One of Canada's leading church groups calls it "puzzling," "unfortunate" and "disheartening," that the public safety minister is stirring up fears the recent Tamil arrivals to Canada may be linked to crime and terrorism.

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This article was published 27/8/2010 (3879 days ago), so information in it may no longer be current.

One of Canada's leading church groups calls it "puzzling," "unfortunate" and "disheartening," that the public safety minister is stirring up fears the recent Tamil arrivals to Canada may be linked to crime and terrorism.

"If fear and alarm is the only message coming from government, that is unfortunate given our experience does not support alarm and fear," said Ed Wiebe, the refugee assistance co-ordinator of Mennonite Central Committee Canada.

"Let's mitigate those fears," Wiebe said. "History has shown it has not upset the Canadian fabric and we have a refugee system that has handled those cases... quite well."

The fear and alarm he's referring to have been the message of Public Safety Minister Vic Toews. Last week, the Manitoba MP who was raised Mennonite warned Canadians the Tamil ship was a "test boat" -- the first of many to come run by criminals smuggling humans to fund their agenda.

"It's puzzling," said Wiebe, who noted Canada has a refugee program and rules, and the 490 Tamils are following them.

"It is not a crime to seek asylum and no one is ineligible until their refugee claim has been assessed and denied," Wiebe said in an MCC online publication. Whether they get here by boat, plane or foot makes no difference under Canadian and international refugee laws.

The people on the Sun Sea who languished in "the bottom of a boat" for four months deserve a fair hearing, not fear-mongering, Wiebe told the Free Press. "We'll not admit them on just the basis of a fair hearing -- you have to be admissible and to not have a criminal past."

"It's a double-hurdle just to get into Canada as a refugee."

The system is not one a smuggler nor a terrorist would choose, he said. Transporting people in the holds of ships for four months at sea isn't discrete or efficient. "They're going to find other ways to get into Canada."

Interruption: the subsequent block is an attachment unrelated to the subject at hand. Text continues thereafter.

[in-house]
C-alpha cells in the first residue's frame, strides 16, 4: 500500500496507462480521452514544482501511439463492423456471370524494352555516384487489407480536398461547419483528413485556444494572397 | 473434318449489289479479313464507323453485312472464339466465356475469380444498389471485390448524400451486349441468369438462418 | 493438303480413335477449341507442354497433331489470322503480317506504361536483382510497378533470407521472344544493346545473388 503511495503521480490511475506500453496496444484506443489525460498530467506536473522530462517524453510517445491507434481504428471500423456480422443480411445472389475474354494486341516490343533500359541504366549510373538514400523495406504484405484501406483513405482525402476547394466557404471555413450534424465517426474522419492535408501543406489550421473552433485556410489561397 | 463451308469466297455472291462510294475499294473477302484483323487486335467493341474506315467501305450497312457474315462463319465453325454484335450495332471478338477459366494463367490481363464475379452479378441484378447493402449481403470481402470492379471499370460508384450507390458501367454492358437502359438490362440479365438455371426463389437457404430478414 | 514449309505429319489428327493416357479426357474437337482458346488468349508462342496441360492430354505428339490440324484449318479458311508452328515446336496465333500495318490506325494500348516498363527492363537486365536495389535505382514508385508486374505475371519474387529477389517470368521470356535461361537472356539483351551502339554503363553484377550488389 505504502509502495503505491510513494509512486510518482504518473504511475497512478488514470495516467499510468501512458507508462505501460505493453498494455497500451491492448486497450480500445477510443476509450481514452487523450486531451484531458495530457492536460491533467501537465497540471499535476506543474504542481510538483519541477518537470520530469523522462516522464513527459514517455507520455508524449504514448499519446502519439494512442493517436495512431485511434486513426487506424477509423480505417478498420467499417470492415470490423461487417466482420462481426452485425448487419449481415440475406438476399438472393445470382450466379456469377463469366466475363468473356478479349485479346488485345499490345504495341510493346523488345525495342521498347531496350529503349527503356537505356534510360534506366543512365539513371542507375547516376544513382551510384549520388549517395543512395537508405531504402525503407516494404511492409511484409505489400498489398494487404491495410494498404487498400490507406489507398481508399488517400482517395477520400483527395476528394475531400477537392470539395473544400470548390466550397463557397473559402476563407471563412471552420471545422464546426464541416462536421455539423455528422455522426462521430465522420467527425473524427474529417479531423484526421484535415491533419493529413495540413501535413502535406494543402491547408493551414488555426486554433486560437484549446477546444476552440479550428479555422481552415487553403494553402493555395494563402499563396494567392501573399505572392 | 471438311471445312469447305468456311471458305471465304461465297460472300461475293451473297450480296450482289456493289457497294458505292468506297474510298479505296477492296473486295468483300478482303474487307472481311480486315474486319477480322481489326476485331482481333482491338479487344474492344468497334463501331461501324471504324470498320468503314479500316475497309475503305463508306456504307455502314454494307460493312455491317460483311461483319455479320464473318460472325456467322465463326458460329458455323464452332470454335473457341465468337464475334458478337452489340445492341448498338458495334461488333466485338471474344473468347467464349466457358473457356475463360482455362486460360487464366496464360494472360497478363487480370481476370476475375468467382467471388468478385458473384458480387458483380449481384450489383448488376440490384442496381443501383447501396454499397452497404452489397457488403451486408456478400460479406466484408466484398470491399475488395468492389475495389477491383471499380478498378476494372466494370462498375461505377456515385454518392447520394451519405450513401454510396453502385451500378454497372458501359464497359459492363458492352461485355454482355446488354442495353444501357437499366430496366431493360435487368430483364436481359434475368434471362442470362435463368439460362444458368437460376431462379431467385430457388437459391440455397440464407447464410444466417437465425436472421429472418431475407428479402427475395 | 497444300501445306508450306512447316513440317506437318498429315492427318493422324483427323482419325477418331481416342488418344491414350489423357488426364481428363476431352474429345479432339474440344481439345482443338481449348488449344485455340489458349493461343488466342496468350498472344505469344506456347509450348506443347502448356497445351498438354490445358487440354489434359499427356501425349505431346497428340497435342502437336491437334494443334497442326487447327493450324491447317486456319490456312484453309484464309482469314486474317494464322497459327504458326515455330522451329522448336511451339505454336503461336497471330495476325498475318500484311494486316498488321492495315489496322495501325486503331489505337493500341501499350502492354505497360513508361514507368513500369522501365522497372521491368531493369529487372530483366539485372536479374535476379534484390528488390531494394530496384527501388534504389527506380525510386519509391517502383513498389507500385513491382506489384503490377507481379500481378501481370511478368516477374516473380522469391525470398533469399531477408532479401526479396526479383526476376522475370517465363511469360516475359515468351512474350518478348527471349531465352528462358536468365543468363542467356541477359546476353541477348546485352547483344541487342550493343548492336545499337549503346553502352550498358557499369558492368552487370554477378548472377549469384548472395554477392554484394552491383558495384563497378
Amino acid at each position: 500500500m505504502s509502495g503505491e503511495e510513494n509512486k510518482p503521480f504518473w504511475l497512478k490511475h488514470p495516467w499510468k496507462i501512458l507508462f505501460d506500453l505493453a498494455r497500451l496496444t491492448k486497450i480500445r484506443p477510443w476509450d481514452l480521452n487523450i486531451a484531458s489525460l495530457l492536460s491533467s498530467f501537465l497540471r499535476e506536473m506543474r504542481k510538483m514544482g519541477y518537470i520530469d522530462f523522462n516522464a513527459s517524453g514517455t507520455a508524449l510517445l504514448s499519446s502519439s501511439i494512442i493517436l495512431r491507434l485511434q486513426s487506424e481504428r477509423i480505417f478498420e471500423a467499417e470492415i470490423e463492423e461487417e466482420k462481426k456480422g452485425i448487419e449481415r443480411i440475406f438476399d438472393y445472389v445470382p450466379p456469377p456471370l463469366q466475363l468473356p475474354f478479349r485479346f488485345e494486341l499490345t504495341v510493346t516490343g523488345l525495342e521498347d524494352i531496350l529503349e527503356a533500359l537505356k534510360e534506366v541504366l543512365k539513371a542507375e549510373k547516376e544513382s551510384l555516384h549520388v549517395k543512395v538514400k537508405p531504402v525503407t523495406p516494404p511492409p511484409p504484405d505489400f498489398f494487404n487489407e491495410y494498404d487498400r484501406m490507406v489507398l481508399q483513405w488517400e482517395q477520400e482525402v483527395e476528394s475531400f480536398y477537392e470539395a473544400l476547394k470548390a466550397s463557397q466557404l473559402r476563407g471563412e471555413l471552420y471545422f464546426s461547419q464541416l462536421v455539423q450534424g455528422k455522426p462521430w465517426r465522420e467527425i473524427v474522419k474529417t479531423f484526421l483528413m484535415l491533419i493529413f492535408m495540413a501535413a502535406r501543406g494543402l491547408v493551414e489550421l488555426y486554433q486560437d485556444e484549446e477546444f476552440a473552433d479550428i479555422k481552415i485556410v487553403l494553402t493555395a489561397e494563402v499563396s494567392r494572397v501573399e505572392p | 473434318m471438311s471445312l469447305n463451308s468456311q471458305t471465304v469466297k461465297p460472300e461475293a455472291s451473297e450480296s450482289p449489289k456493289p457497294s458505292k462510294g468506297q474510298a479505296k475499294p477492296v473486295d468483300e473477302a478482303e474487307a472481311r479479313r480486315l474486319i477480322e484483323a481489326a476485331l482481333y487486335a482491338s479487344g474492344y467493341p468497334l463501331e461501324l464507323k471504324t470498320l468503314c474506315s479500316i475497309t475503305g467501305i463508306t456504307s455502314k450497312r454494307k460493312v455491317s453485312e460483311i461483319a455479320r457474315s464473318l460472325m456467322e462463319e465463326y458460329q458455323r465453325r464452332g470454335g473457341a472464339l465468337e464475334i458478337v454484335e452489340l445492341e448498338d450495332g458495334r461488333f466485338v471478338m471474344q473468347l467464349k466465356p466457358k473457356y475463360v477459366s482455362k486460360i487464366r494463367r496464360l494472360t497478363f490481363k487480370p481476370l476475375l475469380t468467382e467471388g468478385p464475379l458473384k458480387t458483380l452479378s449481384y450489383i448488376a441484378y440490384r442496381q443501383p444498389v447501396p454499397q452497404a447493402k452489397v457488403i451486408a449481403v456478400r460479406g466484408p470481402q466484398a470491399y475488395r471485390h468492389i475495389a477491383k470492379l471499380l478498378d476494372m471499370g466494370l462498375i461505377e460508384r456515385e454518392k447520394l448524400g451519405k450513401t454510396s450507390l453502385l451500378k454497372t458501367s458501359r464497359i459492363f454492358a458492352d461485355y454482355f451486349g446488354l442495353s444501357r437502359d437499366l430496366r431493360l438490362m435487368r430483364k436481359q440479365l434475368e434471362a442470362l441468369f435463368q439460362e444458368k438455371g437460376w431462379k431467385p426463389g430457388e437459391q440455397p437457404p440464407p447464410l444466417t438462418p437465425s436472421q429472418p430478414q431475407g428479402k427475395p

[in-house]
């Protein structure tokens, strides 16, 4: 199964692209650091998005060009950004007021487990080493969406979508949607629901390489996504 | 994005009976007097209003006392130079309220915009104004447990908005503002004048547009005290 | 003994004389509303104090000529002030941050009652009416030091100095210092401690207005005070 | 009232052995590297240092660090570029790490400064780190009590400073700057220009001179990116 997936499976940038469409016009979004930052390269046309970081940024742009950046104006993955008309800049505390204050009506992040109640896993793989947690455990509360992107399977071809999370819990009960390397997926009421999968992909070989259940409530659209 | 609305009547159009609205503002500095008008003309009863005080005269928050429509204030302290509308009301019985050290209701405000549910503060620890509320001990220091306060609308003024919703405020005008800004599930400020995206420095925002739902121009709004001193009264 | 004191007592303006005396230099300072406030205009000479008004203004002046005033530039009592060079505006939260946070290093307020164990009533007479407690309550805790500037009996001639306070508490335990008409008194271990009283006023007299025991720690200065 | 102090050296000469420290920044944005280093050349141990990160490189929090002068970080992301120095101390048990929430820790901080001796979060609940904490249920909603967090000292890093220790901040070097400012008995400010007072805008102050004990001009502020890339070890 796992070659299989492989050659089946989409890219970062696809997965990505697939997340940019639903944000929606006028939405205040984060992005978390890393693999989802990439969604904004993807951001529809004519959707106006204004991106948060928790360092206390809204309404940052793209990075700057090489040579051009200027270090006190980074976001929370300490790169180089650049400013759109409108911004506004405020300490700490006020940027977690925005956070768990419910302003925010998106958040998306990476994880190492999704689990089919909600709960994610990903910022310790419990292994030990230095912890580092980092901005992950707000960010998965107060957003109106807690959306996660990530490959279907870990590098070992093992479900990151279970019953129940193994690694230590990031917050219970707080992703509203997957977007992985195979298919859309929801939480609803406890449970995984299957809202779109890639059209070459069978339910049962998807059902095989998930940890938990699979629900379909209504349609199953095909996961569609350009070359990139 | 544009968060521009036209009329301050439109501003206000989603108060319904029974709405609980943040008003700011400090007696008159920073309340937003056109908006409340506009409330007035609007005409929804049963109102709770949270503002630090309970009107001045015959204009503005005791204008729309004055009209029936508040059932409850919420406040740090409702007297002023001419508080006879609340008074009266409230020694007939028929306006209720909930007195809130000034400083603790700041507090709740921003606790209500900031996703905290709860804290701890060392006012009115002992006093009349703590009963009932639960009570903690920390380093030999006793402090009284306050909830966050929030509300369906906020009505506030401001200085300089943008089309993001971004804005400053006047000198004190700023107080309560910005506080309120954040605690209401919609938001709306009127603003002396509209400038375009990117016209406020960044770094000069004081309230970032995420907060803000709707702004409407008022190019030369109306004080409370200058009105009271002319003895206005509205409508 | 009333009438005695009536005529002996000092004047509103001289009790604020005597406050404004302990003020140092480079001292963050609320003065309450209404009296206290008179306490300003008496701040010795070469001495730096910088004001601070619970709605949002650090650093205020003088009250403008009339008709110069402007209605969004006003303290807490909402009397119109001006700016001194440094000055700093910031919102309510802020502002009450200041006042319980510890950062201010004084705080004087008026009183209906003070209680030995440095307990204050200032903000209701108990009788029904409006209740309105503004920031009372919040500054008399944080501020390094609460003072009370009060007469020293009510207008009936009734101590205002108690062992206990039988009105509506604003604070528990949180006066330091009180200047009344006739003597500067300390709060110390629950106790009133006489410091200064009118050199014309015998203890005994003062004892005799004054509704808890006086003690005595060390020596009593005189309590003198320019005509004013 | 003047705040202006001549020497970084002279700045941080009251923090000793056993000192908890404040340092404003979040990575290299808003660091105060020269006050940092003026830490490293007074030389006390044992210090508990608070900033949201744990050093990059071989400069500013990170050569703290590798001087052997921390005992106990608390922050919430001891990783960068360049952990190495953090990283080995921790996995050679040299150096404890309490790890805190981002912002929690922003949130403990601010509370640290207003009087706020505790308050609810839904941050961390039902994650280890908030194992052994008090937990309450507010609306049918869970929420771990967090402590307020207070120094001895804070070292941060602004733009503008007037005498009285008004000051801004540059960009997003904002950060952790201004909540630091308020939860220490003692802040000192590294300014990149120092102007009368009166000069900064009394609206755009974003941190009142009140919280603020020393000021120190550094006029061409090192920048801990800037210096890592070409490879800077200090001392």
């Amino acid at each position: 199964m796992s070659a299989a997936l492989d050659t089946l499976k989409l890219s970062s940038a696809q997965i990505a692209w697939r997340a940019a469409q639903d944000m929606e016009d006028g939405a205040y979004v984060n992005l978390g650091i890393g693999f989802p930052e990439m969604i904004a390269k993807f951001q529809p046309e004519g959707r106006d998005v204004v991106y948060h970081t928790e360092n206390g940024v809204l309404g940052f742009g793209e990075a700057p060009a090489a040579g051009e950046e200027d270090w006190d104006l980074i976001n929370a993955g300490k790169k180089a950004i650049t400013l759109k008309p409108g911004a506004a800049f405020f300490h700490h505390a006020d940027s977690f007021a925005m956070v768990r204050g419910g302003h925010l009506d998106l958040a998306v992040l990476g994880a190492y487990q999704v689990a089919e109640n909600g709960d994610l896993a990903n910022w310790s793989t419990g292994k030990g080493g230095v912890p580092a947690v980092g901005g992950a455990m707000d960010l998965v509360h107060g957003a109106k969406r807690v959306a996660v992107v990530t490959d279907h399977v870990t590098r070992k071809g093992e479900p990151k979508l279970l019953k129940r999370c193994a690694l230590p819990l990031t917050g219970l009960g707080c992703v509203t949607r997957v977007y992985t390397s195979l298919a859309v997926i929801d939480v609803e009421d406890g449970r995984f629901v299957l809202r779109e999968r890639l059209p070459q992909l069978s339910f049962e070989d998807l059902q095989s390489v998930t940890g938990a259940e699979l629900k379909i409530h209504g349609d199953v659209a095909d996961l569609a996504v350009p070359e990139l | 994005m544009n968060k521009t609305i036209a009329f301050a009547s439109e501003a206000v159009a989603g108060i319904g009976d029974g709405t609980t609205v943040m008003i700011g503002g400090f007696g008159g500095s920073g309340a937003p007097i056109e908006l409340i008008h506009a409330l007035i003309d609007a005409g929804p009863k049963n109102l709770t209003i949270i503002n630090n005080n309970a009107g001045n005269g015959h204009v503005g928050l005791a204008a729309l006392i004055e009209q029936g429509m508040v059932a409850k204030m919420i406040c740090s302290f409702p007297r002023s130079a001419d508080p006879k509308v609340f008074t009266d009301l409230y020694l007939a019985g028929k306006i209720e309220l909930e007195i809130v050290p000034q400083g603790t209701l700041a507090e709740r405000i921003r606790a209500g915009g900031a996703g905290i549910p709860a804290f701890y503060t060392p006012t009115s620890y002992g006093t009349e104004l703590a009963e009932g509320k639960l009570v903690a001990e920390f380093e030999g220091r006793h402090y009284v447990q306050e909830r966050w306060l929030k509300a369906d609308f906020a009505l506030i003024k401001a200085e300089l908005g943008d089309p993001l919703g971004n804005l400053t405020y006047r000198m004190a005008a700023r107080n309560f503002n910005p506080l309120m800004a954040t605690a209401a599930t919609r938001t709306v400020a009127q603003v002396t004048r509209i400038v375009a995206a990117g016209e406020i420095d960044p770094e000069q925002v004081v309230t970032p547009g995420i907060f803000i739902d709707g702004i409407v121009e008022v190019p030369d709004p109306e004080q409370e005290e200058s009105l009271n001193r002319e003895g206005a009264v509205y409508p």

He said the Tamils, Sikhs, and Eastern Europeans who landed in ships on Canada's shores earlier "raised a furore" but turned out not to be terrorists or queue-jumpers.

"The 'bottom of boat test' meets a lot of criteria," Wiebe said.

"The strength, determination and desperation that we see played out deserves some form of welcome," he said.

"It's sort of disheartening to see (Imigration Minister Jason Kenney) very silent on this issue and allowing the discourse to flow freely from others," said Wiebe who did not mention Kenney or Toews by name.

"(Kenney) has championed multiculturalism and refugee rights through his new refugee bill." It focused on speeding up the process for genuine refugees and removing those ineligible more quickly. The bill got all-party support and was seen as a victory for the government but now Kenney is silent on the issue of the Tamils seeking refugee status, said Wiebe. "I'm not sure why."

"It is unusual for refugees to make claims in Canada," Wiebe said. Most refugees arrive after being processed by embassies abroad. Canadians don't see the lineups, delays and what happens to those who've been rejected.

"The 'nice' refugees wait overseas for a visa officer in the Canadian embassy to say yes or no," Wiebe said. "It's more clinical and antiseptic that way... It looks so nice."

The refugees "at the bottom of the boat" who get to Canada and claim refugee status, however, will have to face the scrutiny of a refugee board. The 490 Tamils who arrived this month account for three per cent of the 15,000 asylum-seekers Canada sees each year.


Carol Sanders

Carol Sanders
Legislature reporter

After 20 years of reporting on the growing diversity of people calling Manitoba home, Carol moved to the legislature bureau in early 2020.

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